It hurts my feelz that you think he's old just because he remembers Win95. I was in college when Win95 came out and was working in IT professionally supporting Win95 and NT systems in a development LAN. Developers, especially DB devs, are the worst to support. They know enough to be dangerous, but their Dunning-Kruger makes them more confident than they should be.. Win95 was bad enough, but Win98 was even worse. I spent a lot of time converting people's Win95 laptops to WinNT4.0. It took more RAM, but was so much more stable. I was dabbling in Linux at the time, but it wasn't really ready for the desktop (great for servers though).

I got out of local area networking and user support before Win2k came out.

Chris
 
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You forgot punch cards and the hassle of dragging boxes of those to the computer lab at the university late at night to get access to a punch card machine to complete an assignment

Ah yes. Punch cards. Something about chads comes to mind.
 
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Sirius Glass

Sirius Glass

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Sirius, you're a lot older than I'd imagined! Me too. Win 95 was simply not fast enough to handle then-modern applications which explained Win 98 which again wasn't enough for then-modern applications...7 was great, everybody thought it was the ultimate...but then came cloud storage and even more modern applications, explaining current 11/12.

Me, I love MS. I started with a fabulous Tandy laptop (6 AA batteries and an almost word-processing app), but that had to go because it took up desk space when I got my first fuzzy-wuzzy-cute TV set Apple, which had to go because it was a slug with internal and external files. I currently manage about 6 Terrabytes of my own photos and their processing, which seems like as much as I'll ever need :smile:

Windoz 95 and Windoz 98 were based on a cobbled together single machine operating system which was full of flaws, defects and vulnerabilities. It has since evolved to Windoz 11 but since is was thrown together from the start System Engineering can not fix the problem of a very weak foundation. Steve Jobs had the understanding to start from a strong foundation and purchased Unix rights to build on a fully developed operating system Unix. Mac is still a Unix System.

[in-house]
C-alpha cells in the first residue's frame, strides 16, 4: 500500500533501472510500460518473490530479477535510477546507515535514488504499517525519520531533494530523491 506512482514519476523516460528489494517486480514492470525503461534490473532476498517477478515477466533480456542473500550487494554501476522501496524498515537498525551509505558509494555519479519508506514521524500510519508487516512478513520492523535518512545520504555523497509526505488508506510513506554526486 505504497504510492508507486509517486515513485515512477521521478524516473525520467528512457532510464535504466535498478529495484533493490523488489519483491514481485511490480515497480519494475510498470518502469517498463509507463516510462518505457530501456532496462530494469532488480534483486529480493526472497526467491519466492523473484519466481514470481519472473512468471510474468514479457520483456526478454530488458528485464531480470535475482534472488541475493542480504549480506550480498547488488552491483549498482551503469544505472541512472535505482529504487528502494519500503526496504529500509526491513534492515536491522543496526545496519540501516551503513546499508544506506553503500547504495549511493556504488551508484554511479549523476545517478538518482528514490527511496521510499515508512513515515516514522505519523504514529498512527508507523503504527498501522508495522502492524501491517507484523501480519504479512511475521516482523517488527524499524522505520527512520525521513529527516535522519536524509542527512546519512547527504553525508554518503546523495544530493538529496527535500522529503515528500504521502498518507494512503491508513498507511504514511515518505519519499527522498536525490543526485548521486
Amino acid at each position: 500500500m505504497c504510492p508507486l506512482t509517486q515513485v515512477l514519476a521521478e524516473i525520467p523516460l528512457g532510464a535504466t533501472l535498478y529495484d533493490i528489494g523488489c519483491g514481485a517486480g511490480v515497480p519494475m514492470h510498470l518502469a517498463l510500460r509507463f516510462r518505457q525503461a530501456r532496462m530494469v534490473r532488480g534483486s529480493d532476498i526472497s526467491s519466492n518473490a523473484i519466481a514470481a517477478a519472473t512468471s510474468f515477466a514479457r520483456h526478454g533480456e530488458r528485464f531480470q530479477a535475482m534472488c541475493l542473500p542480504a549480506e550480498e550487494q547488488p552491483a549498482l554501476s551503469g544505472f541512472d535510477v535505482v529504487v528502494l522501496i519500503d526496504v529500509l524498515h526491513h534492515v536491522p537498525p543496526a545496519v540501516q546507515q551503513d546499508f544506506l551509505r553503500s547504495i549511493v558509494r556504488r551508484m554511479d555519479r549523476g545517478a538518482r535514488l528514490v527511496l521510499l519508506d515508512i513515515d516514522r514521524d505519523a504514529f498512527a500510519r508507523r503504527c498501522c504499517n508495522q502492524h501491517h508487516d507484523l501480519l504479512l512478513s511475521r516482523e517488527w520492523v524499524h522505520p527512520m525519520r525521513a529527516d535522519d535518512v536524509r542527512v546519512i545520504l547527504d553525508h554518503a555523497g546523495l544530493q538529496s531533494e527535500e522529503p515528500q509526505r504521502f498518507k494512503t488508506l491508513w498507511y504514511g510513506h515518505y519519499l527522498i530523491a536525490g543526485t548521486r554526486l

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Bill Burk

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Old? I maintained for Univac Division of Sperry Rand corporation in the late 1960s their Univac 494 third generation computers, octal machines with 30 bit words. Discrete components pre-dating integrated circuits, bistable core memory, etc. Drum storage, tape drives, etc. Now that's old.

Let me know if you need parts
 

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MattKing

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How is that relevant? Linux isn't used by many photographers OR businesses. It's seeems to be a hobby all to itself, or a religion.

Linux is at the core of a huge percentage of the servers out there - including the ones that are using proprietary (not Open Source) software. A lot of businesses are relying upon it, in one version or another.
And as for Mac, it is very prominent in the educational world. It still has its devotees in the graphics world as well.
And of course, it is extremely well connected to the cel phones in a huge percentage of photographers' pockets.
 
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Let me know if you need parts

Bill, The Univacs I worked on had no tubes only discrete components. There was another machine predating the ones I worked on that had ten-level neon or other some such light bulbs. It worked on the decimal system and you could watch hundreds of bulbs with ten levels of lights in each switching on and off, like an LSD show.
 
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Sirius Glass

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I started with the IBM 7094, pre-IBM 360/
 

albada

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Bill, The Univacs I worked on had no tubes only discrete components.

You're making me feel young at 65. Thanks.
I started with machines based on ICs, not even discrete transistors. Paper-tape and punch-cards.
I suppose the younger folks in Photrio have never seen a punch-card. Be glad. You guys did not miss out on anything.
 

tomatojoe

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Which is the best machine? If you have read this far you know it is Mac whether or not you like that answer is up to you.

the best machine is like the best camera. the one you have with you. if you do not use computer for photo edits and just to play solitaire or pay bills get a chrome book or similar. you do not want to use old computer with old browser with no current internet securities. related to camera, you could have best camera in world but if you need a photo and you have your iPhone 5 or Brownie Bullseye that is best camera.
 
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I have used Windows on desktop computers since 1995 and the first OS that looks really Ok for me is Windows 10, even XP was a big step foward but still buggy and including severe vulnerabilities.

Like you, I found Windows 10 pretty solid, the first. I have 11 now for about 8 months and it seems even better. Some nice features. It boots in about two seconds. LR and Premiere Elements also load in about 5 seconds. Of course, I have a 1tb SSD and a faster CPU. But I believe the newer operating system helps.